By pedaling emmet
It’s a good thing I’m wealthy.
When I went to pick up my battered, 20-year-old Trek 750 Multi-Track last week, I was staggered by the bill. Yes, it had been frozen solid on Manteo, and then drenched in a 1,000 mile trek (pun intended) from Spring Hill to Portland in a relentless driving rain, while perched in an automobile bike rack.
In retaliation for my shaggy treatment, the Trek decided to shift for itself, especially on the nearest hill. That will get your attention and possibly, get you killed. It needed attention, professional attention.
I was about to tell those entrepreneurs at Sidecountry Sports in Rockland to keep the bike. Then, I realized how long I had the bike, how much I used it and how much I misused it. The bike doctor had put the Trek on the operating table and carefully showed me the broken, rusted and worn out parts before he started.
Out of guilt for my Spring Hill and Manteo actions, I told him to go ahead.
He showed me the bill with $15 for cables, $50 for a full tune (that never happened before) $2 for a shift housing, $4 for another cable, $24.95 for Shimano CASS SHI Cs-HG41 (I knew I needed that) $14.95 for chain links, $9.95 for brake pad cantilever (they squeaked) and $9.95 for new handle grips (Hey, why not?)
Naturally, I had no cash and put the bill on the first credit card that fell out of my pocket. My shock at the bill evaporated on the first ride up Cobb Road. The bike shifted when I told it to. The brakes no longer had that banshee sound and it felt like a brand new machine. I discovered anew that a 20 mile bike trip in (flat) Florida was comparable to 3.5 miles in (hilly) Maine.
Any residual shock disappeared when I got my June edition of my favorite mag, Men’s Journal. For me, MJ is the magazine of things I will never do, nor buy. But I love it just the same.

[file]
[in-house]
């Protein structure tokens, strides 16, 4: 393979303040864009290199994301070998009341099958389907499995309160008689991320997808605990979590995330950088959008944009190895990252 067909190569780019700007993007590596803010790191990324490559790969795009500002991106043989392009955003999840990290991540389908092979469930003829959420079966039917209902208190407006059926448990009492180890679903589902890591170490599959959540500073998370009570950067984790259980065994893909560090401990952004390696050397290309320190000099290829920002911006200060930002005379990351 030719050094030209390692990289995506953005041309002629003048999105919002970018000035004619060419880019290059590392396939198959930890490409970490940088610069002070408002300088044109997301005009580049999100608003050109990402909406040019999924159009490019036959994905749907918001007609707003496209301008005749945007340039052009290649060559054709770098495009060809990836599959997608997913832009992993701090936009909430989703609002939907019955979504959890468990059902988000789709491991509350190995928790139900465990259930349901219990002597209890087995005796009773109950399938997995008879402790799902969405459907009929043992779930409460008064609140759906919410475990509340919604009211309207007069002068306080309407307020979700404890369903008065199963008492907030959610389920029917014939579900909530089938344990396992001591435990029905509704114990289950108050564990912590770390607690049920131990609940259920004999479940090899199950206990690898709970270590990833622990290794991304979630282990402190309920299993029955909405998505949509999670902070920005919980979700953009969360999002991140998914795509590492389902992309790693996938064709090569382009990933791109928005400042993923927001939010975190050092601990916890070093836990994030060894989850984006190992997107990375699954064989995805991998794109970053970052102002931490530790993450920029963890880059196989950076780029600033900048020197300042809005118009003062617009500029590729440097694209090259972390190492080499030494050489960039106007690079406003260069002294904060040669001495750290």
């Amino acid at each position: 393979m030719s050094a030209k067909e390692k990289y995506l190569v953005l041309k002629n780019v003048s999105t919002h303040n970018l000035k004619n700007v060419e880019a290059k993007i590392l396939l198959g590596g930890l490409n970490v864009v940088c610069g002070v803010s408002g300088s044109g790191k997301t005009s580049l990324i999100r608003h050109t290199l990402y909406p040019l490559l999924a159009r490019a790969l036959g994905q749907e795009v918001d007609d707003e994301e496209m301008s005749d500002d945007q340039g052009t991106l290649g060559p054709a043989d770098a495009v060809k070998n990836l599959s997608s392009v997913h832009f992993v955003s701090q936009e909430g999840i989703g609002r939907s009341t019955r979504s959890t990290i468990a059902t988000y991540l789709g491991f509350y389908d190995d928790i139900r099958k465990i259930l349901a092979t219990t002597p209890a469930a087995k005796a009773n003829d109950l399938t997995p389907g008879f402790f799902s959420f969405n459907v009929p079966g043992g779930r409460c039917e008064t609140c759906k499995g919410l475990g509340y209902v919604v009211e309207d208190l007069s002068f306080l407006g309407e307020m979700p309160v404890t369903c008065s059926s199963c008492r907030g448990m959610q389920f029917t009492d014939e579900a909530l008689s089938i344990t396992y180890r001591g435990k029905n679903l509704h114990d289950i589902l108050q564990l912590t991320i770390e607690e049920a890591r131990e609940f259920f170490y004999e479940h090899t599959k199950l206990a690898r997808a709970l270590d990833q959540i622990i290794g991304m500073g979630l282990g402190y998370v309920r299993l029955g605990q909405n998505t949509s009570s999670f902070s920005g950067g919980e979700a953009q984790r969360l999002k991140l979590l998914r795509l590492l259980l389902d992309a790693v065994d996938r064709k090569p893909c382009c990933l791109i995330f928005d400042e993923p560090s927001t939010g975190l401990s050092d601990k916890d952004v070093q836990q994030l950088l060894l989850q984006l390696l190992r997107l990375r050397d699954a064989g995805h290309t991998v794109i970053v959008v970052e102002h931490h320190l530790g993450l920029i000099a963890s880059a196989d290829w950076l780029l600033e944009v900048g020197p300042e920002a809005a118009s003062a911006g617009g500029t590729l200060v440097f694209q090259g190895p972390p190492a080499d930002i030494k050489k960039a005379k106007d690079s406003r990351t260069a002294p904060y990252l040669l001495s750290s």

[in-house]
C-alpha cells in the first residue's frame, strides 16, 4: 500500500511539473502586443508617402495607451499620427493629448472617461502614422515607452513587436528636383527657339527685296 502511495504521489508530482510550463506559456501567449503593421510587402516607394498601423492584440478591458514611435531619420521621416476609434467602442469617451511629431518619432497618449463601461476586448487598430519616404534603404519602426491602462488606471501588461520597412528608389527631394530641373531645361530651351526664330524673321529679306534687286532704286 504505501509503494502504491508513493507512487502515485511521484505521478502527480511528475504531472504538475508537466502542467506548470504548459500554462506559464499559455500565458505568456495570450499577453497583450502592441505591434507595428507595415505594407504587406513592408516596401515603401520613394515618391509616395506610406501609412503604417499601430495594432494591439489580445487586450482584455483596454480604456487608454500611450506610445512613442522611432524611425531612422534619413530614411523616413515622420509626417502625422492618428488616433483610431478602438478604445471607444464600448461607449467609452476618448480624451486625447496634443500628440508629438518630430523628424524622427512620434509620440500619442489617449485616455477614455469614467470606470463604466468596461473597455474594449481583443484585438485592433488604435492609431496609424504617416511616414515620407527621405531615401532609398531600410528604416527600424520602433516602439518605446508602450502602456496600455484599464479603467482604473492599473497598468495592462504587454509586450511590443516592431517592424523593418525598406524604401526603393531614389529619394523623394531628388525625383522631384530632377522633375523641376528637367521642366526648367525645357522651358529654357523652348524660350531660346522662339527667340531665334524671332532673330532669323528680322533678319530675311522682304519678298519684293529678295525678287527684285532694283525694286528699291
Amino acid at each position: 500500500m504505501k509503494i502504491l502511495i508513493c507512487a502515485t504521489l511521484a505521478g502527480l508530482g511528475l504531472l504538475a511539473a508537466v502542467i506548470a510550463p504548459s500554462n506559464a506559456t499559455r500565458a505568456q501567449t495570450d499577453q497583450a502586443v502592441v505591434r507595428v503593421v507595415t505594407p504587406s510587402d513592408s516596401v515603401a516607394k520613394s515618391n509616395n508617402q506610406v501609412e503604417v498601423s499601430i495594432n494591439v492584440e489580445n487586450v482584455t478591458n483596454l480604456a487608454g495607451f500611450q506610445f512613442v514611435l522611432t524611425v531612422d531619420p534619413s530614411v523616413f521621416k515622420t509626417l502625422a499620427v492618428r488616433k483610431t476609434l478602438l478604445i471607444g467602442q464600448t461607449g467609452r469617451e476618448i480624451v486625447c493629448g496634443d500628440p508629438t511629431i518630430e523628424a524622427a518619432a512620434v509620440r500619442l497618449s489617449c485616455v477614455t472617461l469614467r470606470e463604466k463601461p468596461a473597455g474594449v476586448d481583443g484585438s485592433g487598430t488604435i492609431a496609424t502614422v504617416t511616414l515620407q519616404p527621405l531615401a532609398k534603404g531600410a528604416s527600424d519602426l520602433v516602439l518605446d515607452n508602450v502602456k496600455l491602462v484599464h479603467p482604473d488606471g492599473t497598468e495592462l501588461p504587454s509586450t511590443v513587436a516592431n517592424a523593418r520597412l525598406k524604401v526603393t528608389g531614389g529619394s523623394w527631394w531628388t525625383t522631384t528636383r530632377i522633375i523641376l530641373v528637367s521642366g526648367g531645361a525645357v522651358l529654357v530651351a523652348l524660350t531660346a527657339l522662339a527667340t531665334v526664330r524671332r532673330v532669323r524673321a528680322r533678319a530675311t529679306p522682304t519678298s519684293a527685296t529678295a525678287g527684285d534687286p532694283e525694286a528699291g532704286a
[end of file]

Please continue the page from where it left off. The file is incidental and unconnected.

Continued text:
If memory serves (it rarely does) The Trek 750 cost about $400, 20 years ago. That was a major investment for me.
MJ says I am a piker.
If I were an “endurance racer” which I am not, MJ recommends The BMC Grandfondo GFO2, for a mere $2,099 (without tax). In case you didn’t know, some bikes are built for speed, some for comfort. This baby was built for both with “hair trigger responsiveness and aggressive cornering and acceleration.” That sounds a little scary for those trips on the Withlacoochee.
I have no friends. But If I did and we all went for a ride, MJ recommends the Diamondback Podium Etape for a whopping 2,300. For your money, you get “an effortless, elegant, nimble light bike that’s adept at stage races, spirited group rides and long summer days in the saddle.”
If I had $2,300 to blow on two wheels, I would not need those biking friends. Imagine leaving a $2,300 bike leaning on the Amnesia Bar in Spring Hill while you went in for a pop and a hula hoop viewing.
Whatever the opposite of the competitive type is, that’s me. But If I were a go-for-broke guy like David Grima, MH recommends the Giant TCR Composite 1, for a trifling $2,550. If I had a $2,550 bike, it would ride inside the car and I would sit on the bike rack.
For your riding pleasure, the TCR offers “a featherweight frame and a wrist-flicking responsiveness and-thanks to a huge bottom bracket (I have one of those) enough watt-wringing stiffness to tear up any path.”
Watt-wringing? That’s why I just love MJ.
I don’t know about you but I tear up no paths. Like the walking track at the Camden YMCA, I pass no one on the bike. I waddle along (walking and riding) listening to Bonnie Raitt on my head set till I feel actual sweat rising on my aging body.
Then, I stop.
$2,550 is a little rich for that. By comparison, $159.69 is a steal.